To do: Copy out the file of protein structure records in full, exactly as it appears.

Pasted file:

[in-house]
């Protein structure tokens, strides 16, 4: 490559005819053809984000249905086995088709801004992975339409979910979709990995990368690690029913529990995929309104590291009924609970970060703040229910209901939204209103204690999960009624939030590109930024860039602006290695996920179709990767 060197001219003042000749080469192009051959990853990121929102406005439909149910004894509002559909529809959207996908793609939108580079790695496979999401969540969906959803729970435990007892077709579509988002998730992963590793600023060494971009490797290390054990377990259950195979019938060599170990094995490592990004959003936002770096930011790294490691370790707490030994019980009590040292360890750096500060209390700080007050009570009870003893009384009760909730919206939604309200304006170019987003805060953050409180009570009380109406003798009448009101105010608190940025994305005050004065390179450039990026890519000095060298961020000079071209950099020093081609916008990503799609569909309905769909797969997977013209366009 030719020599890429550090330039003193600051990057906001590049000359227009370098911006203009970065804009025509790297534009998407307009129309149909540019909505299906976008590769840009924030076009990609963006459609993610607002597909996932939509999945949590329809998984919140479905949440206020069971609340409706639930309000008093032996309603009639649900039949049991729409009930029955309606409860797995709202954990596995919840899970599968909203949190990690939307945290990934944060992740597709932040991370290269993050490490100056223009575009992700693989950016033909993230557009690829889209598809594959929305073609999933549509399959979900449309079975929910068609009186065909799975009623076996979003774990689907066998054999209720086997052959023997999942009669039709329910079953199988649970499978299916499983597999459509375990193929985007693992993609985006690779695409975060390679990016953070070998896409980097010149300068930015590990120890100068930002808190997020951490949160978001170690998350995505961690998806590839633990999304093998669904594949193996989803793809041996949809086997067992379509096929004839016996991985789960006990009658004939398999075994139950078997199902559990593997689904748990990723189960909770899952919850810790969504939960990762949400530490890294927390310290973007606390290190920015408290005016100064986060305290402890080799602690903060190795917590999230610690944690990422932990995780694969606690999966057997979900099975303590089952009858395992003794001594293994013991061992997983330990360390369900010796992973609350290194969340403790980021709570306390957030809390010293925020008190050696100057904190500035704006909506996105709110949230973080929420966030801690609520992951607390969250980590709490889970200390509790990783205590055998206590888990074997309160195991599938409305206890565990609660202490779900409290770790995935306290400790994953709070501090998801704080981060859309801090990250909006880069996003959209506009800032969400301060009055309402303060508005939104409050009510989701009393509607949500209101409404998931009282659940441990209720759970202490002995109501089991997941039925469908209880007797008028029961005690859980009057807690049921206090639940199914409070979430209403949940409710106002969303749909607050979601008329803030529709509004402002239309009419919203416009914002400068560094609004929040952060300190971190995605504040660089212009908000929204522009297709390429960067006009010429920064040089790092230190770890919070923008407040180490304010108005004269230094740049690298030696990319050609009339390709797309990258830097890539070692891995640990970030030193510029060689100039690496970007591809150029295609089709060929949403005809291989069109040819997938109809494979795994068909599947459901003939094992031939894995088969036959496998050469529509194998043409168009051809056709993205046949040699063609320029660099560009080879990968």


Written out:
[in-house]
């Protein structure tokens, strides 16, 4: 490559005819053809984000249905086995088709801004992975339409979910979709990995990368690690029913529990995929309104590291009924609970970060703040229910209901939204209103204690999960009624939030590109930024860039602006290695996920179709990767 060197001219003042000749080469192009051959990853990121929102406005439909149910004894509002559909529809959207996908793609939108580079790695496979999401969540969906959803729970435990007892077709579509988002998730992963590793600023060494971009490797290390054990377990259950195979019938060599170990094995490592990004959003936002770096930011790294490691370790707490030994019980009590040292360890750096500060209390700080007050009570009870003893009384009760909730919206939604309200304006170019987003805060953050409180009570009380109406003798009448009101105010608190940025994305005050004065390179450039990026890519000095060298961020000079071209950099020093081609916008990503799609569909309905769909797969997977013209366009 030719020599890429550090330039003193600051990057906001590049000359227009370098911006203009970065804009025509790297534009998407307009129309149909540019909505299906976008590769840009924030076009990609963006459609993610607002597909996932939509999945949590329809998984919140479905949440206020069971609340409706639930309000008093032996309603009639649900039949049991729409009930029955309606409860797995709202954990596995919840899970599968909203949190990690939307945290990934944060992740597709932040991370290269993050490490100056223009575009992700693989950016033909993230557009690829889209598809594959929305073609999933549509399959979900449309079975929910068609009186065909799975009623076996979003774990689907066998054999209720086997052959023997999942009669039709329910079953199988649970499978299916499983597999459509375990193929985007693992993609985006690779695409975060390679990016953070070998896409980097010149300068930015590990120890100068930002808190997020951490949160978001170690998350995505961690998806590839633990999304093998669904594949193996989803793809041996949809086997067992379509096929004839016996991985789960006990009658004939398999075994139950078997199902559990593997689904748990990723189960909770899952919850810790969504939960990762949400530490890294927390310290973007606390290190920015408290005016100064986060305290402890080799602690903060190795917590999230610690944690990422932990995780694969606690999966057997979900099975303590089952009858395992003794001594293994013991061992997983330990360390369900010796992973609350290194969340403790980021709570306390957030809390010293925020008190050696100057904190500035704006909506996105709110949230973080929420966030801690609520992951607390969250980590709490889970200390509790990783205590055998206590888990074997309160195991599938409305206890565990609660202490779900409290770790995935306290400790994953709070501090998801704080981060859309801090990250909006880069996003959209506009800032969400301060009055309402303060508005939104409050009510989701009393509607949500209101409404998931009282659940441990209720759970202490002995109501089991997941039925469908209880007797008028029961005690859980009057807690049921206090639940199914409070979430209403949940409710106002969303749909607050979601008329803030529709509004402002239309009419919203416009914002400068560094609004929040952060300190971190995605504040660089212009908000929204522009297709390429960067006009010429920064040089790092230190770890919070923008407040180490304010108005004269230094740049690298030696990319050609009339390709797309990258830097890539070692891995640990970030030193510029060689100039690496970007591809150029295609089709060929949403005809291989069109040819997938109809494979795994068909599947459901003939094992031939894995088969036959496998050469529509194998043409168009051809056709993205046949040699063609320029660099560009080879990968």